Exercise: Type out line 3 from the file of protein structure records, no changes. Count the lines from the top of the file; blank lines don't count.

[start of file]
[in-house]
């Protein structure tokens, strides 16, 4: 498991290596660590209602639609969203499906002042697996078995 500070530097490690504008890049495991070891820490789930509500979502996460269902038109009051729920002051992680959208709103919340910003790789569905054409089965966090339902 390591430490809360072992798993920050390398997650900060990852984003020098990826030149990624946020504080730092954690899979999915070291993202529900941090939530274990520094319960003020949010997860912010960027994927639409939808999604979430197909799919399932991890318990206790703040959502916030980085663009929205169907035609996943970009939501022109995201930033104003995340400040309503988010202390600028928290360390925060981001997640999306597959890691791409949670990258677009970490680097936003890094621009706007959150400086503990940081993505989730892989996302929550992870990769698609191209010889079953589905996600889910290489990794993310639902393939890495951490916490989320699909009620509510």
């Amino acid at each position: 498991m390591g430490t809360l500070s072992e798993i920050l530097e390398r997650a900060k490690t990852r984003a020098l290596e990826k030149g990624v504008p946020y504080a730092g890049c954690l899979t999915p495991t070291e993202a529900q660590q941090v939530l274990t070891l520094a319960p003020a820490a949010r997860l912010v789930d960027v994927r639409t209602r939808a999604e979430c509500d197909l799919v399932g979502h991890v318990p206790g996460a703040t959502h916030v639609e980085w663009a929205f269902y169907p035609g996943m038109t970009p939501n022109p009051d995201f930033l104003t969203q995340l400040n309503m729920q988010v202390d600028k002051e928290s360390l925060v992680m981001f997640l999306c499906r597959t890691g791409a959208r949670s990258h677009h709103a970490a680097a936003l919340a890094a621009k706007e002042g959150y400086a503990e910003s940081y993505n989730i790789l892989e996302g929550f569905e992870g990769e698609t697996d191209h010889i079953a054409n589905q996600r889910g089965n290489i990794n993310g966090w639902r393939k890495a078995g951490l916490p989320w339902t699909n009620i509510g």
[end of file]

């Amino acid at each position: 498991m390591g430490t809360l500070s072992e798993i920050l530097e390398r997650a900060k490690t990852r984003a020098l290596e990826k030149g990624v504008p946020y504080a730092g890049c954690l899979t999915p495991t070291e993202a529900q660590q941090v939530l274990t070891l520094a319960p003020a820490a949010r997860l912010v789930d960027v994927r639409t209602r939808a999604e979430c509500d197909l799919v399932g979502h991890v318990p206790g996460a703040t959502h916030v639609e980085w663009a929205f269902y169907p035609g996943m038109t970009p939501n022109p009051d995201f930033l104003t969203q995340l400040n309503m729920q988010v202390d600028k002051e928290s360390l925060v992680m981001f997640l999306c499906r597959t890691g791409a959208r949670s990258h677009h709103a970490a680097a936003l919340a890094a621009k706007e002042g959150y400086a503990e910003s940081y993505n989730i790789l892989e996302g929550f569905e992870g990769e698609t697996d191209h010889i079953a054409n589905q996600r889910g089965n290489i990794n993310g966090w639902r393939k890495a078995g951490l916490p989320w339902t699909n009620i509510g």